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Friedman v. Berryhill

United States District Court, D. New Jersey

March 29, 2019

NANCY A. BERRYHILL, Acting Commissioner of Social Security, Defendant.



         Nicole Friedman (“Ms. Friedman” or “Plaintiff”), appeals from the final decision of the Acting Commissioner of Social Security, Nancy A. Berryhill (“Defendant”) denying Plaintiff disability benefits under Title II of the Social Security Act (the “Act”). After reviewing the Administrative Record, the Court finds that the Administrative Law Judge's (“ALJ”) assessment of Plaintiff's mental impairments is not based on substantial evidence. Accordingly, the matter is remanded on this limited basis.


         Plaintiff was born on February 14, 1996, and she was 13 years old on the alleged disability onset date of January 1, 2010. Administrative Record 58, 64 (hereinafter “A.R.”). Plaintiff has a high school education. A.R. 31.

         On January 29, 2014, Plaintiff applied for social security disability insurance benefits, alleging disability beginning on January 1, 2010. A.R. 58. Plaintiff's claims were denied on April 23, 2014, A.R. 77-81, and again upon reconsideration on April 9, 2015. A.R. 85-89. On April 20, 2015, Plaintiff requested a hearing, A.R. 90, which was held on March 30, 2017, before ALJ Dennis O'Leary. A.R. 26-46. The ALJ determined that Plaintiff was not disabled and denied her claims for disability insurance benefits. A.R. 12-21. Plaintiff requested review by the Appeals Council, which was denied on March 19, 2018. A.R. 1-3. On May 18, 2018, Plaintiff filed the instant appeal.

         A. Review of the Medical Evidence

         a.Dr. Feng and Dr. Chen

         From 2010 through 2013, Shufang Feng, M.D. (“Dr. Feng”) and Sydney Chen, M.D. (“Dr. Chen”) treated Plaintiff primarily for non-musculoskeletal complaints. More specifically, over the course of this three-year period, Plaintiff's reported symptoms included fever, ear pain, headache, stomach pain, cough, nasal/sinus congestion, cold sores, skin rashes, asthma, swelling underneath her chin, and difficulty sleeping. A.R. 275-295. In May of 2013, more than eight months after her prior visit, Plaintiff was provided with a medication refill for an upcoming trip to Florida. A.R. 291. In 2014, during follow up visits with Dr. Feng, Plaintiff's reported symptoms continued to include nasal congestion, cough, sore throat, fever, swollen glands, headache, and ear pain, in addition to pleuritic chest and acute thoracic back pain. A.R. 261, 264, 266, 269, 271, 296, 299. In 2016, upon resuming her treatment with Dr. Feng, Plaintiff complained of cough, sore throat, and sinusitis. A.R. 500-03, 505-06. She was also provided with a medication refill. A.R. 500.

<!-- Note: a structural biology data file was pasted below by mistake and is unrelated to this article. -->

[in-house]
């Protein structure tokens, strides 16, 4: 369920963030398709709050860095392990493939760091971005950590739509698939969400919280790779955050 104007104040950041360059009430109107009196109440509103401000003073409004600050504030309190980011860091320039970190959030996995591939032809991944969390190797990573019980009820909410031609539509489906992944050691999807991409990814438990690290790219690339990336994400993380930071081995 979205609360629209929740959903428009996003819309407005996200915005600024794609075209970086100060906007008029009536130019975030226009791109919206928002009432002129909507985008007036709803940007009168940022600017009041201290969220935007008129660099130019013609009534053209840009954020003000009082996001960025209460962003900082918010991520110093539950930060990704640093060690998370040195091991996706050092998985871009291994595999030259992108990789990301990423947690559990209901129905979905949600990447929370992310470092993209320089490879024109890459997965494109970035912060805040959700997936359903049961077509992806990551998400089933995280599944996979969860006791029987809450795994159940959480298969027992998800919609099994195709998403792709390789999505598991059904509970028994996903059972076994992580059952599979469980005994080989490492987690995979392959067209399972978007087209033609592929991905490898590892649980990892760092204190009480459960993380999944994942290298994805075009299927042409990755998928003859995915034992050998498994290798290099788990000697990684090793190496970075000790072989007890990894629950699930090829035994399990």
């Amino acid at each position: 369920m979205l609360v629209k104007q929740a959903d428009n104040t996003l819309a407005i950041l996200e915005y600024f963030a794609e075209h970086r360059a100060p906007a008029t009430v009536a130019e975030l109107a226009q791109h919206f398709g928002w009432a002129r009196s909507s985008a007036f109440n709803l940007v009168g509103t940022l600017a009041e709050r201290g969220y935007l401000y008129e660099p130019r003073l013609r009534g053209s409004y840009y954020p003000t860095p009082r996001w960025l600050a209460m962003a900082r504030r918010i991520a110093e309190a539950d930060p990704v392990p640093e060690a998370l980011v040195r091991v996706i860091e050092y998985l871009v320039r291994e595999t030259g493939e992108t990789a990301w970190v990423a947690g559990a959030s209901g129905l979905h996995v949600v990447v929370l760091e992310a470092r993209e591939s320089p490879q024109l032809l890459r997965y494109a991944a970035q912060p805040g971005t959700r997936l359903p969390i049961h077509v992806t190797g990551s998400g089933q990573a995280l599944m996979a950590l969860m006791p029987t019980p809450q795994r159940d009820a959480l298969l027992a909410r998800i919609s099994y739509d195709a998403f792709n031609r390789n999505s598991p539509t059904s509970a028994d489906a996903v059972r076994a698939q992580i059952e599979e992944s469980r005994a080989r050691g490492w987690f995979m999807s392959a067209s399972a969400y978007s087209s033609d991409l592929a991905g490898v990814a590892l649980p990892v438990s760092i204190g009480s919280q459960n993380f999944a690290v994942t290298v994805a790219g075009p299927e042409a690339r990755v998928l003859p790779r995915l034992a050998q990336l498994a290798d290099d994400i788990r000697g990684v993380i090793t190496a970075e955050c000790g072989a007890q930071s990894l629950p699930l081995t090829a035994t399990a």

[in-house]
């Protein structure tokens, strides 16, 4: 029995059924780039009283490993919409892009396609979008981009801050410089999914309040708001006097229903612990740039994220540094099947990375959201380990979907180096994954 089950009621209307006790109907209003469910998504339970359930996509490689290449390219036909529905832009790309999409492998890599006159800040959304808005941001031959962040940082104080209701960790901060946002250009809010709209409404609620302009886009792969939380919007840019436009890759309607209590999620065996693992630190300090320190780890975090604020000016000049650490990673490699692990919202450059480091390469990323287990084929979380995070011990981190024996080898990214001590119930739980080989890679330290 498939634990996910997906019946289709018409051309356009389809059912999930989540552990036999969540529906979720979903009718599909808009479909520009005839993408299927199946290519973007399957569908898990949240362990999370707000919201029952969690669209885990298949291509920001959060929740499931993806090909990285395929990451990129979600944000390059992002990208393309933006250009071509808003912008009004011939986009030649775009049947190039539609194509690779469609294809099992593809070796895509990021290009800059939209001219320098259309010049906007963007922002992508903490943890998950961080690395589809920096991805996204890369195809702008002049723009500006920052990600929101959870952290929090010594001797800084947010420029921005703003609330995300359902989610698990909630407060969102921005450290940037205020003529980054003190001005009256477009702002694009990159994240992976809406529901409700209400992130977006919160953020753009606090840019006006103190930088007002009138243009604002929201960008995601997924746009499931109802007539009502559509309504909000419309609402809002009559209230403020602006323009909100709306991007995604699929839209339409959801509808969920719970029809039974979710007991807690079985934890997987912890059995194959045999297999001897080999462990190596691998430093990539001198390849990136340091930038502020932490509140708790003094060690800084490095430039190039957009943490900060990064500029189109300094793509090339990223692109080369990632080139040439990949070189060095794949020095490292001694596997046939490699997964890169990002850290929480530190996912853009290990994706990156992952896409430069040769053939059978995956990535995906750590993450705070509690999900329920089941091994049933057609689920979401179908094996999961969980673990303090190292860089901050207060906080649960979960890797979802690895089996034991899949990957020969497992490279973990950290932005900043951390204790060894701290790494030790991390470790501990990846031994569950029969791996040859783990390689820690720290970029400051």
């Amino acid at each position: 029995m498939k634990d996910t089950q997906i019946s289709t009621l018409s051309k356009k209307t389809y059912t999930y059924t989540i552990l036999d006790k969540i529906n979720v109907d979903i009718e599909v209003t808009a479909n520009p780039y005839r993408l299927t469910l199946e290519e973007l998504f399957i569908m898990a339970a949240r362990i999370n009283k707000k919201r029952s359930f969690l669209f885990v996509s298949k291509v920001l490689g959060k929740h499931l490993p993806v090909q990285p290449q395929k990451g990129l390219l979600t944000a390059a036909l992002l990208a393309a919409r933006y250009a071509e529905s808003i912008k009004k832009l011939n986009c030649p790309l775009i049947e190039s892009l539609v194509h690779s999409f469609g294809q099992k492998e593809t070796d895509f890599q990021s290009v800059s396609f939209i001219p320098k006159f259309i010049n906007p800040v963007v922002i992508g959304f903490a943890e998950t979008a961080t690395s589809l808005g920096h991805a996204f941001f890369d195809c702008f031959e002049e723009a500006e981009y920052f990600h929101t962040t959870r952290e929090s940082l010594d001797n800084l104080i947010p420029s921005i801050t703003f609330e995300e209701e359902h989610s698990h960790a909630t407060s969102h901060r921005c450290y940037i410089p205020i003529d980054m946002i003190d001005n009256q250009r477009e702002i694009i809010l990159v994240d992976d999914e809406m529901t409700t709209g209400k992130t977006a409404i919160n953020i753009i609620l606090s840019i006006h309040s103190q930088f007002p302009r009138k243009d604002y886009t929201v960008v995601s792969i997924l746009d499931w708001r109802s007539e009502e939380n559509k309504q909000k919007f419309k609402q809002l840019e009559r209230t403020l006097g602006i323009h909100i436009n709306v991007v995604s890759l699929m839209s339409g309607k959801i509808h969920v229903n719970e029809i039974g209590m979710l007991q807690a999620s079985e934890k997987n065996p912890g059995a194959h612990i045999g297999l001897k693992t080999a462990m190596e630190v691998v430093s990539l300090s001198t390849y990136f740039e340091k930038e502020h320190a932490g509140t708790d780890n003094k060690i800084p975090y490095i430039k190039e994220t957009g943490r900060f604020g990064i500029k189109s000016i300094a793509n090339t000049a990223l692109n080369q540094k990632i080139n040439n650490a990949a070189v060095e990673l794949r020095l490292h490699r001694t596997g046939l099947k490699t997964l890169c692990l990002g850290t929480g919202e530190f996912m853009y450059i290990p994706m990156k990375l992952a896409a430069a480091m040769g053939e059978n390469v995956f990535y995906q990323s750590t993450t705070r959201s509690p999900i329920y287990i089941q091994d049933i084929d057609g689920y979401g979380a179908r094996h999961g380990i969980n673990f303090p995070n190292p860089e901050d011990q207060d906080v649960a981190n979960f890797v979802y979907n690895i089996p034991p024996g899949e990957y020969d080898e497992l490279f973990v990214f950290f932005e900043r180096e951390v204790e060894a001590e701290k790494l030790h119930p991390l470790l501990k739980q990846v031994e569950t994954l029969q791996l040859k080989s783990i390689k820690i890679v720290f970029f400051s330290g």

With the exception of upper thoracic spine and chest tenderness on two separate occasions in 2014, A.R. 297, 300, Plaintiff's physical examinations were generally unremarkable and confined to non-musculoskeletal ailments, including, among other things, occasional wheezing, nasal congestion, fever, and skin rash. A.R. 275-300, 500-04. Moreover, during the course of her treatment with Dr. Feng, Plaintiff did not exhibit any psychological abnormalities and she appeared alert with a normal mental status. A.R. 262, 265, 267, 270, 272, 288, 292, 295, 297, 300, 503.

         b.Dr. Allegra

         From 2010 through 2017, Edward Allegra, II, M.D., (“Dr. Allegra”) diagnosed and treated Plaintiff for juvenile rheumatoid arthritis (“JRA”). During periodic appointments every two to four months, Plaintiff reported mild to severe chronic pain, swelling, and/or stiffness in various areas of her body, including her neck, lower back, hip, knees, elbows, wrists, hands, fingers, shoulders, ankles, feet, and toes. A.R. 327, 330, 333, 335, 337, 339, 341, 343, 345, 347, 349, 351, 353, 355, 357, 359, 361, 363, 365, 367, 369, 371, 374, 376, 379, 381, 383. According to Plaintiff, her symptoms would usually occur between one to two hours in the morning, and, as a result, she would sometimes have difficulty walking, dressing, and getting in and out of her bed. A.R. 327, 330, 379, 381, 383. In addition, Plaintiff complained of non-musculoskeletal abnormalities. These constituted fever, fatigue, and weakness, and, on various occasions, Plaintiff stated that she felt anxious, depressed, agitated, and/or worried excessively. A.R. 337, 339, 341, 343, 345, 347, 349, 351, 353, 355, 357, 361, 363, 365, 367, 369, 372, 374, 376, 379, 381, 384.